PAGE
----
Today I had a chance to watch the National Park Service’s commemoration of the 150th anniversary of Lee’s surrender at Appomattox Court House. It was a fitting conclusion to our Civil War sesquicentennial even if we still have a few more key events to get through. Of all the speakers I thought Ed Ayers stole the show. He cut through a lot of the sentimentalism that still colors our memory of this event. [Begin at the 1hr, 1 minute mark]
First, I want to second Ayers’s congratulations and thanks to the National Park Service for all their hard work over the past four years. Ayers’s brief speech builds on a brief passage in Ulysses S. Grant’s memoir, where he assesses his feelings for the vanquished foe alongside a clear articulation of the cause for which it fought.
What General Lee’s feelings were I do not know. As he was a man of much dignity, with an impassible face, it was impossible to say whether he felt inwardly glad that the end had finally come, or felt sad over the result, and was too manly to show it. Whatever his feelings, they were entirely concealed from my observation; but my own feelings, which had been quite jubilant on the receipt of his letter, were sad and depressed. I felt like anything rather than rejoicing at the downfall of a foe who had fought so long and valiantly, and had suffered so much for a cause, though that cause was, I believe, one of the worst for which a people ever fought, and one for which there was the least excuse. I do not question, however, the sincerity of the great mass of those who were opposed to us.
Ayers correctly notes that Grant’s assessment could be and was interpreted in a way that allowed ex-Confederates to frame their bid for independence as a noble cause. It certainly did not capture Grant’s understanding of the event and Ayers forcefully encourages his audience to acknowledge that it should not color our own. Grant’s ‘worst cause’ was a clear reference to a commitment to the destruction of the Union and the establishment of a nation, whose foundation would be built on the right to own slaves.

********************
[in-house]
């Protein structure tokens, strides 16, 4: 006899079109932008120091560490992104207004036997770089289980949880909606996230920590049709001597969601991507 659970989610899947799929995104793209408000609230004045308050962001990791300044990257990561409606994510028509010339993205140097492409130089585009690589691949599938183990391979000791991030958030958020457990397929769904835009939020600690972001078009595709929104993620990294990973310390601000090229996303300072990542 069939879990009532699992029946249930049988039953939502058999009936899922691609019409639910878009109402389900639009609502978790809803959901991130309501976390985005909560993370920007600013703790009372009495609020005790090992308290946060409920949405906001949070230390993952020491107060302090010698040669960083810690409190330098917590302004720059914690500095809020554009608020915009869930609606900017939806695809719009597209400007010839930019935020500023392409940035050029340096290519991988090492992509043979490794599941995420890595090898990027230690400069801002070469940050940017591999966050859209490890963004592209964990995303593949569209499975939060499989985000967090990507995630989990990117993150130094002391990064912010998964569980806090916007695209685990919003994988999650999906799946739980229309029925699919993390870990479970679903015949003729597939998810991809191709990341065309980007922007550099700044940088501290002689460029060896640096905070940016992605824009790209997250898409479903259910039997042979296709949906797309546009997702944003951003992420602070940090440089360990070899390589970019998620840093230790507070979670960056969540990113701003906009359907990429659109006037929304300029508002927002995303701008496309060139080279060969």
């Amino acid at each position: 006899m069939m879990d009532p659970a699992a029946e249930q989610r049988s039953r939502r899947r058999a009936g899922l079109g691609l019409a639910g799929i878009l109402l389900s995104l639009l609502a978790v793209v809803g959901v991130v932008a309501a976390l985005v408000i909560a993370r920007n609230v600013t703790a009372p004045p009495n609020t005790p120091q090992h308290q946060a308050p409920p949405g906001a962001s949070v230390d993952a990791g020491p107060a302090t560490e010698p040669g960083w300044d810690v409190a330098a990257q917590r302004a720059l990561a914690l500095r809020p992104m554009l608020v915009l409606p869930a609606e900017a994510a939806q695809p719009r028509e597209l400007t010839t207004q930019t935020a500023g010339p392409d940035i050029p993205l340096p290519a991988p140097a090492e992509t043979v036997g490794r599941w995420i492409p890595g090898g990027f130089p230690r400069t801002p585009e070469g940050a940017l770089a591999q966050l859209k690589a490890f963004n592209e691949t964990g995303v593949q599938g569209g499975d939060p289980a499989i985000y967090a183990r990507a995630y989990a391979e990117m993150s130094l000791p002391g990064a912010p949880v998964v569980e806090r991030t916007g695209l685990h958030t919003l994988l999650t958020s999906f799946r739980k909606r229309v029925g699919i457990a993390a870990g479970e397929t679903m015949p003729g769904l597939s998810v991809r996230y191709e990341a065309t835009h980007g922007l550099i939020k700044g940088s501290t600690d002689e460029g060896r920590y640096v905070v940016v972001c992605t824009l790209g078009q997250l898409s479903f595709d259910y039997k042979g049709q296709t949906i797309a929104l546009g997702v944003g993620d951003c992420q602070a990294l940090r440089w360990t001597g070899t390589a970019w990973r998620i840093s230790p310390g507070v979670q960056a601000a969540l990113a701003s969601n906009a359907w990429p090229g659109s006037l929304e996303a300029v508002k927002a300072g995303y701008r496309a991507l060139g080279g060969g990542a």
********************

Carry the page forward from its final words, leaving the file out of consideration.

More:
I suspect that the theme of Ayers’s talk troubled a select few. It shouldn’t. As Americans we ought to be able 150 years later to acknowledge that the right side won the war.
Ultimately, according to Ayers, what was at stake at Appomattox was the ‘future of the United States and everyone in it.’
The week-long commemoration marking the fall and liberation of Richmond, the evacuation of Petersburg by Lee’s men and its eventual surrender at Appomattox Court House is in full swing. A slew of events marking this important moment in American history are being offered by a wide range of organizations. Taken together these programs offer the public a tapestry of narratives that reflect the many ways in which the events of early April 1865 were experienced.